In our study, the overall post operative complication rate was 21%, a figure which is a bit lower than 27-60% reported by others [6, 20, 29]. As expected, complications were three times more frequent in the perforated as compared to the nonperforated group. This finding is in consistency with several other studies that have shown that perforation per se was the most predictive factor for post operative morbidity in the elderly patients with acute appendicitis [1, 7, 14, 20].
The mortality rate in elderly patients following perforated appendicitis was reported between 2.3%-10%. Death is often related to septic complications compounded by the patient’s co morbidities [3, 6, 7, 29, 30].
In this study, there were 6 (3%) deaths in both groups, four in the perforated and two in the nonperforated group. Three patients died due to septic complications while the others due to respiratory and cardiovascular causes.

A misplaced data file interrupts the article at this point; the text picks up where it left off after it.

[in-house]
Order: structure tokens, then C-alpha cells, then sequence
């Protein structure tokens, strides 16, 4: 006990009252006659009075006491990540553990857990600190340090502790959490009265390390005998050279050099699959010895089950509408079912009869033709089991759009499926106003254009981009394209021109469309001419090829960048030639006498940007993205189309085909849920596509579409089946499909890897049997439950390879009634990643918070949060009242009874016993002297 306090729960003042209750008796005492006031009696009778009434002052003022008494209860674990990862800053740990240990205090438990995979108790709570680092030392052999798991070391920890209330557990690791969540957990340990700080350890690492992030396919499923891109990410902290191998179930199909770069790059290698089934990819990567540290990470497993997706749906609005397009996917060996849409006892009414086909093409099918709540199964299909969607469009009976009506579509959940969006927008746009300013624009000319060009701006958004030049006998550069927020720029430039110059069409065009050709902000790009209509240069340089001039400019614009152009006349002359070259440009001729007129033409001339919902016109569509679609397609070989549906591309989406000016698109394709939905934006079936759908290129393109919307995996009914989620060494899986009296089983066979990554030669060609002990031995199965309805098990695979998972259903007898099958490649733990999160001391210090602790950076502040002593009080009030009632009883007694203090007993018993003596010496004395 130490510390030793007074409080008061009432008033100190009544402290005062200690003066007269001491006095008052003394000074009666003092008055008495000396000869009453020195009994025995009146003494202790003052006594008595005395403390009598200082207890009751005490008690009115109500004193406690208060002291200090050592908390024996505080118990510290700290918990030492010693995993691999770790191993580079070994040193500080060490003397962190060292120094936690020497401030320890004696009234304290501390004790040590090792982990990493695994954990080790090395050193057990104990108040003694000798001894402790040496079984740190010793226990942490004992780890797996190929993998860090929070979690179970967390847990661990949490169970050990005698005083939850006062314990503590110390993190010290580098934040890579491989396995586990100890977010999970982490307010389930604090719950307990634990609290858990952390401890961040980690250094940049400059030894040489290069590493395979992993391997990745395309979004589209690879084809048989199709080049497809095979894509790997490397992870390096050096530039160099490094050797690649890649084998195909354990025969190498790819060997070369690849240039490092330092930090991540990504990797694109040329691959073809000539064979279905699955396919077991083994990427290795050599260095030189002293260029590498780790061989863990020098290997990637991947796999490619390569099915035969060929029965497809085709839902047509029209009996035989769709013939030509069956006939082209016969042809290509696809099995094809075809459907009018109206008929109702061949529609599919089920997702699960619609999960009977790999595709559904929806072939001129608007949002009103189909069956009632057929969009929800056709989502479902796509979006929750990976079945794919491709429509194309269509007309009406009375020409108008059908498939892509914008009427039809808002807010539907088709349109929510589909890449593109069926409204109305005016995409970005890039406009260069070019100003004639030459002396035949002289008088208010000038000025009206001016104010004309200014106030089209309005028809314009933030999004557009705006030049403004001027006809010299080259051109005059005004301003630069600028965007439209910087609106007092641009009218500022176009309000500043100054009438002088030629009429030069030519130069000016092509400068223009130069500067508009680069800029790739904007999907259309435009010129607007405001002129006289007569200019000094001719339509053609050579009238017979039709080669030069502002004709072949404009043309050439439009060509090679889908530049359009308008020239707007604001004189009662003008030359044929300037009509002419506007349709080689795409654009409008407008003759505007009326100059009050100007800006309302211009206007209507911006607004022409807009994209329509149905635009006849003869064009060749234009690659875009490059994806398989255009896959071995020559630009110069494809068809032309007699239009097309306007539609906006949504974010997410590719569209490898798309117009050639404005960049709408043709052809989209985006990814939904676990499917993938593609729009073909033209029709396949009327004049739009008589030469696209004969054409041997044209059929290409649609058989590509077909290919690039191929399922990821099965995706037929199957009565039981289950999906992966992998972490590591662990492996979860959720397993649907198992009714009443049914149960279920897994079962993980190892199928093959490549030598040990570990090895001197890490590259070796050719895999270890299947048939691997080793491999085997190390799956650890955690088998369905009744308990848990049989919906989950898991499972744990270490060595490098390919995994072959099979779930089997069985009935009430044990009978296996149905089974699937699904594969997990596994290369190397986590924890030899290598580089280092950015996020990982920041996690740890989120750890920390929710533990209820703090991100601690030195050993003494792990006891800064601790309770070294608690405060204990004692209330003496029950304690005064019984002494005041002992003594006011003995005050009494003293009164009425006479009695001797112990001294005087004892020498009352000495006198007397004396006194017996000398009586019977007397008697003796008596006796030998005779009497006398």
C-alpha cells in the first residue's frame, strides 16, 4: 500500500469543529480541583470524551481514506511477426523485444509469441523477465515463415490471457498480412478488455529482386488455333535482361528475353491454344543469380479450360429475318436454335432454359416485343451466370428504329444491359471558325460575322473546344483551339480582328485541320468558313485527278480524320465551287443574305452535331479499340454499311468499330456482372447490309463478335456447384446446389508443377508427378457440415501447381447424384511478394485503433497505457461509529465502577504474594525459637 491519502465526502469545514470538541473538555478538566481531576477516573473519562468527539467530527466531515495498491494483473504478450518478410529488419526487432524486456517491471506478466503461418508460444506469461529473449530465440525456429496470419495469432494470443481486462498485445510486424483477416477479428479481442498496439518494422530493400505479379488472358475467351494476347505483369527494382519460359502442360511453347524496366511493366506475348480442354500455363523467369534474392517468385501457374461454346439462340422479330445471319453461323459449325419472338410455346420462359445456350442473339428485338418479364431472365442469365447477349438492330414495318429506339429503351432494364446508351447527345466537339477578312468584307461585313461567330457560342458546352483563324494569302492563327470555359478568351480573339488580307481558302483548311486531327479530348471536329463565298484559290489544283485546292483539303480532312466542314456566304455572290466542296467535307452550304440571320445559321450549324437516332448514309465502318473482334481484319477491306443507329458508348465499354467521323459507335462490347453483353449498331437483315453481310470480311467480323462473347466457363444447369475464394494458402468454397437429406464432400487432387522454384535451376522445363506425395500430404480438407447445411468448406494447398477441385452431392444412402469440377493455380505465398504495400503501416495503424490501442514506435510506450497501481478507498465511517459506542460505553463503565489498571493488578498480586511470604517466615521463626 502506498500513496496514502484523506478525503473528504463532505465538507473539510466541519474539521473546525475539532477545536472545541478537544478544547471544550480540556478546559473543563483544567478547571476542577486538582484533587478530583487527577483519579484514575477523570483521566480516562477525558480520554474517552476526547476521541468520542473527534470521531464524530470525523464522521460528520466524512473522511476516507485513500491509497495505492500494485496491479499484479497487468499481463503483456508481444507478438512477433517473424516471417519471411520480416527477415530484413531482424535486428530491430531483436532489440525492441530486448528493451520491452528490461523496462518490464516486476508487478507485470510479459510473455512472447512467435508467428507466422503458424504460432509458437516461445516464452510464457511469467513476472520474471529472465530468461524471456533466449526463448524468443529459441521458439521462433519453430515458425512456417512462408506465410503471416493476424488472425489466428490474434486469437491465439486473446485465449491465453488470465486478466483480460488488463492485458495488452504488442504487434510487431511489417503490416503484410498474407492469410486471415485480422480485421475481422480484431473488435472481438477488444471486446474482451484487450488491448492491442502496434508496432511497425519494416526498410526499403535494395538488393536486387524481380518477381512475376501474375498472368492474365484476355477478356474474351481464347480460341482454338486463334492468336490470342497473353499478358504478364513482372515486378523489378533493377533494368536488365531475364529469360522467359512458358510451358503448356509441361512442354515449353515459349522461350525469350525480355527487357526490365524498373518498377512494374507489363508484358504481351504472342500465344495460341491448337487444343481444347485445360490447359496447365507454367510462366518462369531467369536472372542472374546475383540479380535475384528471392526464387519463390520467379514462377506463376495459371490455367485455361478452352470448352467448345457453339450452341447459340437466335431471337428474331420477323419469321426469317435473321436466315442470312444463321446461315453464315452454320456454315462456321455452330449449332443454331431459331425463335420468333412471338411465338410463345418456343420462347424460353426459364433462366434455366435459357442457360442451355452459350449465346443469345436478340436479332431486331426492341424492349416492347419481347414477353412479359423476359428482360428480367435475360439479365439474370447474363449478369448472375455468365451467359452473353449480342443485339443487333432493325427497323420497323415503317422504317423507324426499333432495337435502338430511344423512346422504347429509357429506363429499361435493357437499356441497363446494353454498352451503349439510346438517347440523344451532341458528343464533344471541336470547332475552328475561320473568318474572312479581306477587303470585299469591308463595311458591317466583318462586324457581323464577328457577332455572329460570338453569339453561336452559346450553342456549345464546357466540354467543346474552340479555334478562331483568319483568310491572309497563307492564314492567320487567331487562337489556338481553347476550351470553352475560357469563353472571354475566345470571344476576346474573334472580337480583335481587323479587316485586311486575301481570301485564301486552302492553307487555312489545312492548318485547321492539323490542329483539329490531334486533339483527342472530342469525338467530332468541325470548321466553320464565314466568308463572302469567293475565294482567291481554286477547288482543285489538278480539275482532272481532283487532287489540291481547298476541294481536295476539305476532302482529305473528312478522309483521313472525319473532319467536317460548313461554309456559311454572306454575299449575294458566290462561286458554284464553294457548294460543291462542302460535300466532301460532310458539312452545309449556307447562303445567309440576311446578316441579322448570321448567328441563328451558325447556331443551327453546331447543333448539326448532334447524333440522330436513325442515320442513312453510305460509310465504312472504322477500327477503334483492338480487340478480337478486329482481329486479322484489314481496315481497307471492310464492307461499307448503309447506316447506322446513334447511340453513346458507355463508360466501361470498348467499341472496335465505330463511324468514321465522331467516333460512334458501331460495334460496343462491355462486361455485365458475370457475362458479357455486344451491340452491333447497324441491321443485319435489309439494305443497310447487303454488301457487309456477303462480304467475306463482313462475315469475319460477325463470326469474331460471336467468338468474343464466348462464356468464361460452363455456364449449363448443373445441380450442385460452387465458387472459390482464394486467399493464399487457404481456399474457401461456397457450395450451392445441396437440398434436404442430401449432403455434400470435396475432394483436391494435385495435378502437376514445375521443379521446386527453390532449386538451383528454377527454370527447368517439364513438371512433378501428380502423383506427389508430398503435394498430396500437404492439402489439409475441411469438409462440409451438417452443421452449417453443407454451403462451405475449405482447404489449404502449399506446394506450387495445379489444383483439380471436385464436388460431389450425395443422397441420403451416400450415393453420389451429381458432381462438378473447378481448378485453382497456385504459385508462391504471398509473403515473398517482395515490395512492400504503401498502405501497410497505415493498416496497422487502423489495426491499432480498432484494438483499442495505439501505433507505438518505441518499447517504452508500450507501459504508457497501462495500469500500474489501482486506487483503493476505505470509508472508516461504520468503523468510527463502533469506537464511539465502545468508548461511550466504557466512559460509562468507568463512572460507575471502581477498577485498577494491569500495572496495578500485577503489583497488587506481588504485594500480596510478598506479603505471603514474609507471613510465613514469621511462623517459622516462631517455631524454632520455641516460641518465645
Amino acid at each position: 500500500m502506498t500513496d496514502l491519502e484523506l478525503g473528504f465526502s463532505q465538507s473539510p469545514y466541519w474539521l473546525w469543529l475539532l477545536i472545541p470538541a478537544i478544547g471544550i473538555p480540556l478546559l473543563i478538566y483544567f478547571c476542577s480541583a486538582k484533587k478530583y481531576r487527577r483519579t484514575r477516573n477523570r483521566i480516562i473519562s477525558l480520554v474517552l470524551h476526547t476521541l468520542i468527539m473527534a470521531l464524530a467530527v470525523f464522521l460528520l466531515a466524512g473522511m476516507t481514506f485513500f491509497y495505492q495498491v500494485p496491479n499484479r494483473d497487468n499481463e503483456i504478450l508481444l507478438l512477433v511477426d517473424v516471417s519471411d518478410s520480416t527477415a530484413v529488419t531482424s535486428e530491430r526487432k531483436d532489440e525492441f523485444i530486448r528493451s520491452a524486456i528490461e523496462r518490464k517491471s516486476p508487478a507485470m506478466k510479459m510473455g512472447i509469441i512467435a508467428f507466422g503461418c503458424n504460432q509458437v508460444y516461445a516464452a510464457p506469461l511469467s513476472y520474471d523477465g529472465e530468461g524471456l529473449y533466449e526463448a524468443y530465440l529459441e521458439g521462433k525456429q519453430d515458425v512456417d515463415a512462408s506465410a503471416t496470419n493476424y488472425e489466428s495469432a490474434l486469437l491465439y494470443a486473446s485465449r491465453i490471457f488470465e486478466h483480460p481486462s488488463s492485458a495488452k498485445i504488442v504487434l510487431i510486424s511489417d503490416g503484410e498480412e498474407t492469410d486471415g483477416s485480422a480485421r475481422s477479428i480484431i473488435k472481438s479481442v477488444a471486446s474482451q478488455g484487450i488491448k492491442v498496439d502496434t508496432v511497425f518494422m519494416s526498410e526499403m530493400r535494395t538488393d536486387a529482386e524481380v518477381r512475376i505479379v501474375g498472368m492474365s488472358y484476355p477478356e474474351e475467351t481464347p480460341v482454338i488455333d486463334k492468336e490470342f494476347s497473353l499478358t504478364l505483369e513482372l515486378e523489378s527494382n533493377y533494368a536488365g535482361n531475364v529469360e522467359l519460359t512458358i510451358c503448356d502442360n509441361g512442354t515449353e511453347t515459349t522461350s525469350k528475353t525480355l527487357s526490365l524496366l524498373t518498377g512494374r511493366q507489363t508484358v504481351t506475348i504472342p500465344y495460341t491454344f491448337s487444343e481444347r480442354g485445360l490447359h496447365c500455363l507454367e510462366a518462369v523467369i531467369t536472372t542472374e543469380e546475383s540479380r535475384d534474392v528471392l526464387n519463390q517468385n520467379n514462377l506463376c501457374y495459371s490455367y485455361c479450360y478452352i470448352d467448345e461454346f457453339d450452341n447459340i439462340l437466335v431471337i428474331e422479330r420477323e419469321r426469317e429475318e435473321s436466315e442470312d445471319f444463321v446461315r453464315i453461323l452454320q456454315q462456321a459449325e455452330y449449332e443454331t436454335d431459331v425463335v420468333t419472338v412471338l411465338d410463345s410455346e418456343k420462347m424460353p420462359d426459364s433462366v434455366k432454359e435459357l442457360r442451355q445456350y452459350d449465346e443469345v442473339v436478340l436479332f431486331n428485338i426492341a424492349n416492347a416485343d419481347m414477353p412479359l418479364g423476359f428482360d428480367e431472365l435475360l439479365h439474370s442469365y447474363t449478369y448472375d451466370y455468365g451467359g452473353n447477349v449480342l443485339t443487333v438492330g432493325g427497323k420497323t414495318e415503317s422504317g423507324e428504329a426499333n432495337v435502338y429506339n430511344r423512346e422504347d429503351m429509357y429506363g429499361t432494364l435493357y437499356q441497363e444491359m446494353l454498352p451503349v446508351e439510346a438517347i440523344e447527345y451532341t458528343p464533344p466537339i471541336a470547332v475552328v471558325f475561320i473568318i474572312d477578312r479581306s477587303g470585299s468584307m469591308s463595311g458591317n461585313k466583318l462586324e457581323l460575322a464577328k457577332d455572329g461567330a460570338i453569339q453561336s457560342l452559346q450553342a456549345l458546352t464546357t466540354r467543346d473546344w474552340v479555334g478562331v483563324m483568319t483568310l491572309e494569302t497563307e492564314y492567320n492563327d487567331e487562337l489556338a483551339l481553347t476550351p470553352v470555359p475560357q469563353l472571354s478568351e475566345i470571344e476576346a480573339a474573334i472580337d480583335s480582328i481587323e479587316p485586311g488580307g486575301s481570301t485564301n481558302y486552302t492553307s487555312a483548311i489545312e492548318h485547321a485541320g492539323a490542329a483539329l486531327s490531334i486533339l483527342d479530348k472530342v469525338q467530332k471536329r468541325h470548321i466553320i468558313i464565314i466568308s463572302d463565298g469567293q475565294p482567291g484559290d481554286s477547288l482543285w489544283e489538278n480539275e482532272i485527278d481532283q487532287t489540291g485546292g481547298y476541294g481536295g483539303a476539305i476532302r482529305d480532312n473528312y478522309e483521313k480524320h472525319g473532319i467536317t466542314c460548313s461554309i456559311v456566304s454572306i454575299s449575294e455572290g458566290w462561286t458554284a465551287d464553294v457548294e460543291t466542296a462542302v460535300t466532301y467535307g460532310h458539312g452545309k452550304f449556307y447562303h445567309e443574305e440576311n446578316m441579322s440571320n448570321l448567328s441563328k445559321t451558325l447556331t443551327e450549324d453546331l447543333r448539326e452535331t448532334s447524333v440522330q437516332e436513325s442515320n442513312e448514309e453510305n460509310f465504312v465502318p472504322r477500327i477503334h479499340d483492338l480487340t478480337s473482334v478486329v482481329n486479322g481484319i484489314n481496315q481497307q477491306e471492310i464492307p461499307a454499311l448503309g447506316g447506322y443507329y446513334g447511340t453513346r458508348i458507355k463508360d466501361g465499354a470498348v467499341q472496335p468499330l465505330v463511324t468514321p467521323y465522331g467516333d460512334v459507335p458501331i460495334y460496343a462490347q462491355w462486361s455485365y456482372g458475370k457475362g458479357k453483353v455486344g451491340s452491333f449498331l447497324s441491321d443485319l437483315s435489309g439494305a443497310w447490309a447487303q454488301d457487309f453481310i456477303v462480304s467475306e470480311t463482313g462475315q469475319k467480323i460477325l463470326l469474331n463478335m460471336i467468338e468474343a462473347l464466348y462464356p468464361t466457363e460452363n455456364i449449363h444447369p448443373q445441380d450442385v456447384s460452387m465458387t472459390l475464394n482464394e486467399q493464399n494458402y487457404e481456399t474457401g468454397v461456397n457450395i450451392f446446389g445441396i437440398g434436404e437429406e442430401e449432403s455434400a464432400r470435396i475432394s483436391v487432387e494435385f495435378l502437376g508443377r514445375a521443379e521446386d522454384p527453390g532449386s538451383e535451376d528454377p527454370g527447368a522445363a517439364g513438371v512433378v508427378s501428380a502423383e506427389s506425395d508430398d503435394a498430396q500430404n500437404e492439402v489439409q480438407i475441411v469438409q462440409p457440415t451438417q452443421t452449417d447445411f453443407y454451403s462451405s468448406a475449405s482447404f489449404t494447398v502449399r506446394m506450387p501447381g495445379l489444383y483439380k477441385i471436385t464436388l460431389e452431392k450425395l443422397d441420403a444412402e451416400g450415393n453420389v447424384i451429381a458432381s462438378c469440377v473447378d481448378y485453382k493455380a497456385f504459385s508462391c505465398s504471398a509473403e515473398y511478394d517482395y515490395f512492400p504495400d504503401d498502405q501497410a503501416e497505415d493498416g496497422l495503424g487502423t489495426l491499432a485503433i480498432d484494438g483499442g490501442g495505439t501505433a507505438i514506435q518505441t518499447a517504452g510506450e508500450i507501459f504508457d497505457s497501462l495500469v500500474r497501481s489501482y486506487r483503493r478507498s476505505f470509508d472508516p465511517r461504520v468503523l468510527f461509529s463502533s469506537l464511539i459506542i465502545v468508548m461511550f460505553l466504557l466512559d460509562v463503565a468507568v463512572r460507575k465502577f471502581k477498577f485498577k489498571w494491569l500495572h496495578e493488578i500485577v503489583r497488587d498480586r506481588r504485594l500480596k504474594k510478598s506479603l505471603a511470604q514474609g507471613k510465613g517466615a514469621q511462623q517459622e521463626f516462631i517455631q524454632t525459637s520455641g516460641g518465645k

As compared to younger age groups, the length of the hospital stay is usually longer in the elderly patients. This is usually ascribed to the higher rate of complications, prolonged need of antibiotics, treatment of other comorbidities and difficulties in communication [6, 16, 31]. Our result of 7.4 and 4.2 days for perforated and nonperforated groups was found in agreement with these studies.
When comparing our result to a previous study that was done in the same region 10 years back , we found that the incidence of appendiceal perforation did not decrease over the past ten years in spite of improved health care programs and diagnostic facilities. We think that this failure was due to the underestimation of the seriousness of the abdominal pain in this age group by both the patients and the primary health care providers.